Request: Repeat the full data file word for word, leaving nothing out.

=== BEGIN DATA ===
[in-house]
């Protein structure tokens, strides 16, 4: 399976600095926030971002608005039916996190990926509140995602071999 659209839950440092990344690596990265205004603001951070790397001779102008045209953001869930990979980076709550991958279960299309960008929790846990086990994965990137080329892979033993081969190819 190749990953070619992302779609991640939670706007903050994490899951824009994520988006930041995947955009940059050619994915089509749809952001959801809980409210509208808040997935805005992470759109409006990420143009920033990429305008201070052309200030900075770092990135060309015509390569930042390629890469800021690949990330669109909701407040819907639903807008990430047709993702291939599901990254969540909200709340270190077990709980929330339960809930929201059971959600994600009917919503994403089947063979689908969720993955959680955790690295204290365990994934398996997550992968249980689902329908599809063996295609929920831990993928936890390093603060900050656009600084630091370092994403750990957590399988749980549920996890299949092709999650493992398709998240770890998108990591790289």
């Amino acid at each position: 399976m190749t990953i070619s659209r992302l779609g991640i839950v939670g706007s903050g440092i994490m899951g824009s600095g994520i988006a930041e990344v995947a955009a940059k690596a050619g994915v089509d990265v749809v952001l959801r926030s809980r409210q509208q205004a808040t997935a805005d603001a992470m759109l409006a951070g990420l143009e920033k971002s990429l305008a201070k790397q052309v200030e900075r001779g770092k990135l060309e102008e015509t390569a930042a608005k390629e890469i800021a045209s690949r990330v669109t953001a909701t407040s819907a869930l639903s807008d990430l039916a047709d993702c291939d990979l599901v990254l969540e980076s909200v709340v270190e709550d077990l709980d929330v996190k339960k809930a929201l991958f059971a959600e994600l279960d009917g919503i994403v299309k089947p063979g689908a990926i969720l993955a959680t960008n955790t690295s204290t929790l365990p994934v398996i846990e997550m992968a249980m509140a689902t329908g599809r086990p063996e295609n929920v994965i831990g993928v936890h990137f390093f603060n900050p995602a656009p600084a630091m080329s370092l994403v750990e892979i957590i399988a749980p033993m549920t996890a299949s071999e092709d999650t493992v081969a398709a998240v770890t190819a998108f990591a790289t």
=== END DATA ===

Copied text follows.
[in-house]
């Protein structure tokens, strides 16, 4: 399976600095926030971002608005039916996190990926509140995602071999 659209839950440092990344690596990265205004603001951070790397001779102008045209953001869930990979980076709550991958279960299309960008929790846990086990994965990137080329892979033993081969190819 190749990953070619992302779609991640939670706007903050994490899951824009994520988006930041995947955009940059050619994915089509749809952001959801809980409210509208808040997935805005992470759109409006990420143009920033990429305008201070052309200030900075770092990135060309015509390569930042390629890469800021690949990330669109909701407040819907639903807008990430047709993702291939599901990254969540909200709340270190077990709980929330339960809930929201059971959600994600009917919503994403089947063979689908969720993955959680955790690295204290365990994934398996997550992968249980689902329908599809063996295609929920831990993928936890390093603060900050656009600084630091370092994403750990957590399988749980549920996890299949092709999650493992398709998240770890998108990591790289």
């Amino acid at each position: 399976m190749t990953i070619s659209r992302l779609g991640i839950v939670g706007s903050g440092i994490m899951g824009s600095g994520i988006a930041e990344v995947a955009a940059k690596a050619g994915v089509d990265v749809v952001l959801r926030s809980r409210q509208q205004a808040t997935a805005d603001a992470m759109l409006a951070g990420l143009e920033k971002s990429l305008a201070k790397q052309v200030e900075r001779g770092k990135l060309e102008e015509t390569a930042a608005k390629e890469i800021a045209s690949r990330v669109t953001a909701t407040s819907a869930l639903s807008d990430l039916a047709d993702c291939d990979l599901v990254l969540e980076s909200v709340v270190e709550d077990l709980d929330v996190k339960k809930a929201l991958f059971a959600e994600l279960d009917g919503i994403v299309k089947p063979g689908a990926i969720l993955a959680t960008n955790t690295s204290t929790l365990p994934v398996i846990e997550m992968a249980m509140a689902t329908g599809r086990p063996e295609n929920v994965i831990g993928v936890h990137f390093f603060n900050p995602a656009p600084a630091m080329s370092l994403v750990e892979i957590i399988a749980p033993m549920t996890a299949s071999e092709d999650t493992v081969a398709a998240v770890t190819a998108f990591a790289t």